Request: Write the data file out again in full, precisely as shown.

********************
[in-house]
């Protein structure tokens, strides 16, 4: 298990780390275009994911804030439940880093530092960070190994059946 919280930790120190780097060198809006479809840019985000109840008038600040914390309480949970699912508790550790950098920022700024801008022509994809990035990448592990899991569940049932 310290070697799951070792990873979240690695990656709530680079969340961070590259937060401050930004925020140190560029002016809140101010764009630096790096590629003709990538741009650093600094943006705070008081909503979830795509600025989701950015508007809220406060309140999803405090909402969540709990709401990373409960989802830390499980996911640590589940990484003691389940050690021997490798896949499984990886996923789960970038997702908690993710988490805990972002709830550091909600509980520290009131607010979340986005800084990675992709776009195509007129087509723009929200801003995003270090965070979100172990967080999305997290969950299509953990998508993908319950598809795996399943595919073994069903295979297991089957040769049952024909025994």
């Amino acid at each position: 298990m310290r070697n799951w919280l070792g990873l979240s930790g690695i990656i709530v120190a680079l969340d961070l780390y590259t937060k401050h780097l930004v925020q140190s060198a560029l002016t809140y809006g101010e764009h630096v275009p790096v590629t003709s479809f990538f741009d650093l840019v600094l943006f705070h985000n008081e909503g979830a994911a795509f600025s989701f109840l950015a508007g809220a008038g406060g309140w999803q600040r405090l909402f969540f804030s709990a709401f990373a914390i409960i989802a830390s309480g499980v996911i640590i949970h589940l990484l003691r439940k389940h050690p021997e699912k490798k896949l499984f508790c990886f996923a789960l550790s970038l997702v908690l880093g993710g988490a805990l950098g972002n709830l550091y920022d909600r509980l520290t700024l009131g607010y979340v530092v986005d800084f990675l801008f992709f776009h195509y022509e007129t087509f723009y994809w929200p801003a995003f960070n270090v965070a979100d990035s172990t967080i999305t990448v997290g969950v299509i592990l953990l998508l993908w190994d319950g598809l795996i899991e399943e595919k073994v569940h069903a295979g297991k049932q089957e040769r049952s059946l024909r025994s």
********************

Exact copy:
[in-house]
């Protein structure tokens, strides 16, 4: 298990780390275009994911804030439940880093530092960070190994059946 919280930790120190780097060198809006479809840019985000109840008038600040914390309480949970699912508790550790950098920022700024801008022509994809990035990448592990899991569940049932 310290070697799951070792990873979240690695990656709530680079969340961070590259937060401050930004925020140190560029002016809140101010764009630096790096590629003709990538741009650093600094943006705070008081909503979830795509600025989701950015508007809220406060309140999803405090909402969540709990709401990373409960989802830390499980996911640590589940990484003691389940050690021997490798896949499984990886996923789960970038997702908690993710988490805990972002709830550091909600509980520290009131607010979340986005800084990675992709776009195509007129087509723009929200801003995003270090965070979100172990967080999305997290969950299509953990998508993908319950598809795996399943595919073994069903295979297991089957040769049952024909025994």
């Amino acid at each position: 298990m310290r070697n799951w919280l070792g990873l979240s930790g690695i990656i709530v120190a680079l969340d961070l780390y590259t937060k401050h780097l930004v925020q140190s060198a560029l002016t809140y809006g101010e764009h630096v275009p790096v590629t003709s479809f990538f741009d650093l840019v600094l943006f705070h985000n008081e909503g979830a994911a795509f600025s989701f109840l950015a508007g809220a008038g406060g309140w999803q600040r405090l909402f969540f804030s709990a709401f990373a914390i409960i989802a830390s309480g499980v996911i640590i949970h589940l990484l003691r439940k389940h050690p021997e699912k490798k896949l499984f508790c990886f996923a789960l550790s970038l997702v908690l880093g993710g988490a805990l950098g972002n709830l550091y920022d909600r509980l520290t700024l009131g607010y979340v530092v986005d800084f990675l801008f992709f776009h195509y022509e007129t087509f723009y994809w929200p801003a995003f960070n270090v965070a979100d990035s172990t967080i999305t990448v997290g969950v299509i592990l953990l998508l993908w190994d319950g598809l795996i899991e399943e595919k073994v569940h069903a295979g297991k049932q089957e040769r049952s059946l024909r025994s």